# NavList:

## A Community Devoted to the Preservation and Practice of Celestial Navigation and Other Methods of Traditional Wayfinding

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Re: In Honor Of Jeremy Two Stars Full Lan's : One Upper And One Lower Culmination
From: Peter Hakel
Date: 2009 Sep 21, 09:15 -0700
Hello Antoine,

Thank you for providing us with real-life examples to solve.

For these meridian transit examples I rigged my "noon_motion.xls" spreadsheet which was designed for the noon Sun (see the third item on http://www.navigation-spreadsheets.com/noon_shots.html ).  The theory behind this technique is described in post #9079 from July 2009.  The algorithm first advances all altitudes to a common time (for which I chose the last observation), and then calculates a parabolic fit to this prorated data.  By Taylor's theorem, ALL "smooth" data sets with a local extremum are locally parabolic, whether the extremum is a maximum or a minimum.  Therefore this method should work for all transits, upper and lower, and even for culminations near zenith.  The Deneb example seems in line with that statement, as do my reductions of Jeremy's observations.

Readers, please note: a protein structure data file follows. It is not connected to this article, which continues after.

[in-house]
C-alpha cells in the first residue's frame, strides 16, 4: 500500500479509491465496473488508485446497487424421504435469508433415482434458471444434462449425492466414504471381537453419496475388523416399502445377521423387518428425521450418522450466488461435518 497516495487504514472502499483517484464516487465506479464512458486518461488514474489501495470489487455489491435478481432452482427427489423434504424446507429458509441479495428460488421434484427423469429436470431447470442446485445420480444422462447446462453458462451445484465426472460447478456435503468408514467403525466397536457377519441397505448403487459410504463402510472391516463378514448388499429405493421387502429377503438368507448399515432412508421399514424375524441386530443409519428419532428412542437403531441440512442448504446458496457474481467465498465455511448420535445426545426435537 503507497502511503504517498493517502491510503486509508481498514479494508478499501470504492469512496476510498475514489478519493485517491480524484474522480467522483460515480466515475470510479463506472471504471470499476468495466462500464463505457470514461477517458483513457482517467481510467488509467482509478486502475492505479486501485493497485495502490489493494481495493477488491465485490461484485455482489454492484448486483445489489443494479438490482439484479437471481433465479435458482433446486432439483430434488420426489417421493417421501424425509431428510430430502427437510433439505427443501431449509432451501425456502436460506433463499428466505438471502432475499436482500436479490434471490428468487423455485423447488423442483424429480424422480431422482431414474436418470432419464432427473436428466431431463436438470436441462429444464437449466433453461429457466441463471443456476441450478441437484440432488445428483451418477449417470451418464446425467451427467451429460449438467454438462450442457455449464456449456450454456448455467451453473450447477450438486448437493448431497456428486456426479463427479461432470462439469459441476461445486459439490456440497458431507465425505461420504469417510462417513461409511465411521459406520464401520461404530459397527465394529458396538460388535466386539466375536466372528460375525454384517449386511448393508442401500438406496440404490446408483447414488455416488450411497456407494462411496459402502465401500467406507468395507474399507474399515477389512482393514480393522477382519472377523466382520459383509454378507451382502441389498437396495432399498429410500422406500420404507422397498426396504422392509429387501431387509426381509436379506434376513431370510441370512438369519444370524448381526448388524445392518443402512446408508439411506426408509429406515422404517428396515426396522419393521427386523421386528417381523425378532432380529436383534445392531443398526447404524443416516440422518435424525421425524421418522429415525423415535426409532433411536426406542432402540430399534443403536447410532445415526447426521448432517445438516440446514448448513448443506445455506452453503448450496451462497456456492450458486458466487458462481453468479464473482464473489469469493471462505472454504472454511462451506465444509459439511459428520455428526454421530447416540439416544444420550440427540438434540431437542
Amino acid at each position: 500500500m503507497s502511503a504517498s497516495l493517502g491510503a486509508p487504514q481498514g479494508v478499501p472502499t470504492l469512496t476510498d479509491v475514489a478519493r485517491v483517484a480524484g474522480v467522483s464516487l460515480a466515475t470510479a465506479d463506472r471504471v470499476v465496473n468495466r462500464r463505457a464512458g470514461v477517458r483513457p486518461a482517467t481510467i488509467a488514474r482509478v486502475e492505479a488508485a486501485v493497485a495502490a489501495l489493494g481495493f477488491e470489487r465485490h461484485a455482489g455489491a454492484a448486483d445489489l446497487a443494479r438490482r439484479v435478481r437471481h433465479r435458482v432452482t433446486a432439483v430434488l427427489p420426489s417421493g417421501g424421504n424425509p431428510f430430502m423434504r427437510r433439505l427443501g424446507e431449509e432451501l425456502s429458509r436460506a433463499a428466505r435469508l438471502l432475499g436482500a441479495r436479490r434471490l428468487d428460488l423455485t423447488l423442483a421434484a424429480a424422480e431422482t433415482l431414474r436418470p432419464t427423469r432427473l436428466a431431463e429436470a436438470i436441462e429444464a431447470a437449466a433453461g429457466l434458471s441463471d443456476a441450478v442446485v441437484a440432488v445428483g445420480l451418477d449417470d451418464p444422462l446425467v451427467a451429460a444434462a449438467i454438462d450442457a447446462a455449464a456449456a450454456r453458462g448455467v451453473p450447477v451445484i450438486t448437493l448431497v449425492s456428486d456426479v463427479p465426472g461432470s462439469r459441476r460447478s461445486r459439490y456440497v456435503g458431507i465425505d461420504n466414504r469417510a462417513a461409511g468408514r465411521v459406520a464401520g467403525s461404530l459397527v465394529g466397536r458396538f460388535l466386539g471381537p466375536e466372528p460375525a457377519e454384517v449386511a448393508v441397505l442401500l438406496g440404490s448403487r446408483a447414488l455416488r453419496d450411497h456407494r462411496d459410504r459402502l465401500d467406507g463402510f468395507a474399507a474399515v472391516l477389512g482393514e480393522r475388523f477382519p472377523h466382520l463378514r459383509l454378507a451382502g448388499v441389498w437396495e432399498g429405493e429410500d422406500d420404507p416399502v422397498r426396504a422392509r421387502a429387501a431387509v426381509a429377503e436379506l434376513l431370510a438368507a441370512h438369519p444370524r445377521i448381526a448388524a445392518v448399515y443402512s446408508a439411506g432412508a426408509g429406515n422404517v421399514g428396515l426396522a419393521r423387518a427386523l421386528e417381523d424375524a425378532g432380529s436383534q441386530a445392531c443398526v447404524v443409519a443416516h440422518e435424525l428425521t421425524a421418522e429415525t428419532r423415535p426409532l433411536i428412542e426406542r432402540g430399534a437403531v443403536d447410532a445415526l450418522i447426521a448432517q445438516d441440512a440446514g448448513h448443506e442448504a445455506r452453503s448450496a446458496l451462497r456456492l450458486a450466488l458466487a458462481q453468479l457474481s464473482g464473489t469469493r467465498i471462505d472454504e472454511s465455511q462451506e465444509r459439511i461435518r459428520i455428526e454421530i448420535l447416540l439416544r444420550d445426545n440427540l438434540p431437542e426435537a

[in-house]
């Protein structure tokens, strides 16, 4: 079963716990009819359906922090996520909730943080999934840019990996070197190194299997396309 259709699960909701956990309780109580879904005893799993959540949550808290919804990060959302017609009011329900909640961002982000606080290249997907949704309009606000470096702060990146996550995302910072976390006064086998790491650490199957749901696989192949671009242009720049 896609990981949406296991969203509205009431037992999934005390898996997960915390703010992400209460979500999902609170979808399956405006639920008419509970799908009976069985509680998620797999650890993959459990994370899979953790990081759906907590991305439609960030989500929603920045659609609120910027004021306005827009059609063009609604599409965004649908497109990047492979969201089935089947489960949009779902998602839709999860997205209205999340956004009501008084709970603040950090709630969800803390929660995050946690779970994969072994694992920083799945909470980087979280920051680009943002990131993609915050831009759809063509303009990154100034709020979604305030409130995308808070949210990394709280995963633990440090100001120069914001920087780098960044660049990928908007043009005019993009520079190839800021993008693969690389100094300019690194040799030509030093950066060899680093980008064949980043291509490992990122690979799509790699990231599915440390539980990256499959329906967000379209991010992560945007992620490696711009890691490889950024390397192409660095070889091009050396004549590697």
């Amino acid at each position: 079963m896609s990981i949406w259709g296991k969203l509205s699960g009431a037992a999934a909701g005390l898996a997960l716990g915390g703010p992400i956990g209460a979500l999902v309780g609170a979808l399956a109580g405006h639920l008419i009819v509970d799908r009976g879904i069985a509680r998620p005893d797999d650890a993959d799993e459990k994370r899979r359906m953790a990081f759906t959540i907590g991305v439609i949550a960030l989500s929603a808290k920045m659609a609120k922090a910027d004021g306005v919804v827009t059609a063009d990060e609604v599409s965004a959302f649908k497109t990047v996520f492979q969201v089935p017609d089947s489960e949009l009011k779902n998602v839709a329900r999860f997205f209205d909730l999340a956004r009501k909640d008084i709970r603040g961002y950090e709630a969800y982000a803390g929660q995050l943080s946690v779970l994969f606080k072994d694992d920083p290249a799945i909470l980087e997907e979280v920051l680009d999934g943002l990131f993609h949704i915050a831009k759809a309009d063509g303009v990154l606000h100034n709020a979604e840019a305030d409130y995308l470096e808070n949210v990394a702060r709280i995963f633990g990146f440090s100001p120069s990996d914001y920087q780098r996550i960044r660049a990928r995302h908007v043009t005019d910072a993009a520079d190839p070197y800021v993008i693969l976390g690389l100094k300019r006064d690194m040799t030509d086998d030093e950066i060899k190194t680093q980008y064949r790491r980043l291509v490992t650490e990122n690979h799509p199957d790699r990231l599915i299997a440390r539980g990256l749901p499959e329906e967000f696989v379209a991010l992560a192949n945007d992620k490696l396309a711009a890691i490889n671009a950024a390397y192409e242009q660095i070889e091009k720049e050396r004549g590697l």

As for the Rigil example, this morning my fresh eyes discovered my error: in the spreadsheet I had cells F4 and F5 saying "North," which was a left-over from working the Deneb example... (!!!!)   I switched them to "South" and now the UT of transit reads 09:17:50...  Following that leads to these 09:30:00 coordinates:
S   48 deg 15.7'
W 17 deg 08.8'
Much better...

Another aspect is the error determination which my spreadsheet does not do.  I did simple statistics for Jeremy's Moon examples but those were done with the intercept method and in a Fortran program.  Furthermore, my fixes were much better than my huge standard deviations would indicate.  I have not looked into this since.  The least-squares procedure (used for the parabolic fits) can estimate the uncertainties by constructing and then inverting the curvature-matrix constructed out of second derivatives of Q^2.  This is also on my wish-list.  Another question regarding the Taylor's theorem application is what "local" really means.  Your Rigil example taken over a substantial time interval indicates that this may not be a huge complication for processing of transits.  So many questions, so little time...

Peter Hakel

From: "antoine.m.couette@club-internet.fr" <antoine.m.couette@club-internet.fr>
To: NavList@fer3.com
Sent: Sunday, September 20, 2009 11:27:20 PM
Subject: [NavList 9833] Re: IN HONOR OF JEREMY TWO STARS FULL LAN's : ONE UPPER and ONE LOWER CULMINATION

Sep 21, 2009

RE NavList 9823

Dear Peter,

Thank you for your replies to both submitted Star LAN's. I can see that you are a very active and quick meber of NavList.

Just a few explanations :

*******

IMPORTANT TO ALL PLAYERS IN THIS EXERCISE (Re : NavList 9823)